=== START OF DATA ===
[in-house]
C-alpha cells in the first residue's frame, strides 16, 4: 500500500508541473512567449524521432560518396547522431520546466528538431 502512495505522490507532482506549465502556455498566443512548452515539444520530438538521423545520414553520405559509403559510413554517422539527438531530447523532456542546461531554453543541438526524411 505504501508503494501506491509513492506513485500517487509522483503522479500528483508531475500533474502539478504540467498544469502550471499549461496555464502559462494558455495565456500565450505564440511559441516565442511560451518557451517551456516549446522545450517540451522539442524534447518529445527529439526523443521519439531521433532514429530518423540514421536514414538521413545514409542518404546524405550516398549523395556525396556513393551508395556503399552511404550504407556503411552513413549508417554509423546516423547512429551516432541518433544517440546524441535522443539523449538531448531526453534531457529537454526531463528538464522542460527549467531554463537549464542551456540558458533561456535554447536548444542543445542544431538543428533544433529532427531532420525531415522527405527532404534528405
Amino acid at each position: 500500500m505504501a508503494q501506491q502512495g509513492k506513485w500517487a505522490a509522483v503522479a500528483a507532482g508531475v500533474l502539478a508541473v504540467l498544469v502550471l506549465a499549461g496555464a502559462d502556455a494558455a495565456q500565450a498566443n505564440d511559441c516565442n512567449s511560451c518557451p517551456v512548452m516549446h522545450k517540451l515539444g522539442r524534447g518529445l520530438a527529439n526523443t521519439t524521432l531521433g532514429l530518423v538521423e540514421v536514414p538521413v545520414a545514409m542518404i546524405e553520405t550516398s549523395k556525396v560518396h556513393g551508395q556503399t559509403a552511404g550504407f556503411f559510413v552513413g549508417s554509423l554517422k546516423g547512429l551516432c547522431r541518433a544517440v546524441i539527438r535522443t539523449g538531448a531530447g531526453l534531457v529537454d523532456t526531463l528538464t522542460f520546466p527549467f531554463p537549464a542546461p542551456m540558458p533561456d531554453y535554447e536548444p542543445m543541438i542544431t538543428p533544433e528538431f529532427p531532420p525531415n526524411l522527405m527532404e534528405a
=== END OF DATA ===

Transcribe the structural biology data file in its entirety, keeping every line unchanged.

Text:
[in-house]
C-alpha cells in the first residue's frame, strides 16, 4: 500500500508541473512567449524521432560518396547522431520546466528538431 502512495505522490507532482506549465502556455498566443512548452515539444520530438538521423545520414553520405559509403559510413554517422539527438531530447523532456542546461531554453543541438526524411 505504501508503494501506491509513492506513485500517487509522483503522479500528483508531475500533474502539478504540467498544469502550471499549461496555464502559462494558455495565456500565450505564440511559441516565442511560451518557451517551456516549446522545450517540451522539442524534447518529445527529439526523443521519439531521433532514429530518423540514421536514414538521413545514409542518404546524405550516398549523395556525396556513393551508395556503399552511404550504407556503411552513413549508417554509423546516423547512429551516432541518433544517440546524441535522443539523449538531448531526453534531457529537454526531463528538464522542460527549467531554463537549464542551456540558458533561456535554447536548444542543445542544431538543428533544433529532427531532420525531415522527405527532404534528405
Amino acid at each position: 500500500m505504501a508503494q501506491q502512495g509513492k506513485w500517487a505522490a509522483v503522479a500528483a507532482g508531475v500533474l502539478a508541473v504540467l498544469v502550471l506549465a499549461g496555464a502559462d502556455a494558455a495565456q500565450a498566443n505564440d511559441c516565442n512567449s511560451c518557451p517551456v512548452m516549446h522545450k517540451l515539444g522539442r524534447g518529445l520530438a527529439n526523443t521519439t524521432l531521433g532514429l530518423v538521423e540514421v536514414p538521413v545520414a545514409m542518404i546524405e553520405t550516398s549523395k556525396v560518396h556513393g551508395q556503399t559509403a552511404g550504407f556503411f559510413v552513413g549508417s554509423l554517422k546516423g547512429l551516432c547522431r541518433a544517440v546524441i539527438r535522443t539523449g538531448a531530447g531526453l534531457v529537454d523532456t526531463l528538464t522542460f520546466p527549467f531554463p537549464a542546461p542551456m540558458p533561456d531554453y535554447e536548444p542543445m543541438i542544431t538543428p533544433e528538431f529532427p531532420p525531415n526524411l522527405m527532404e534528405a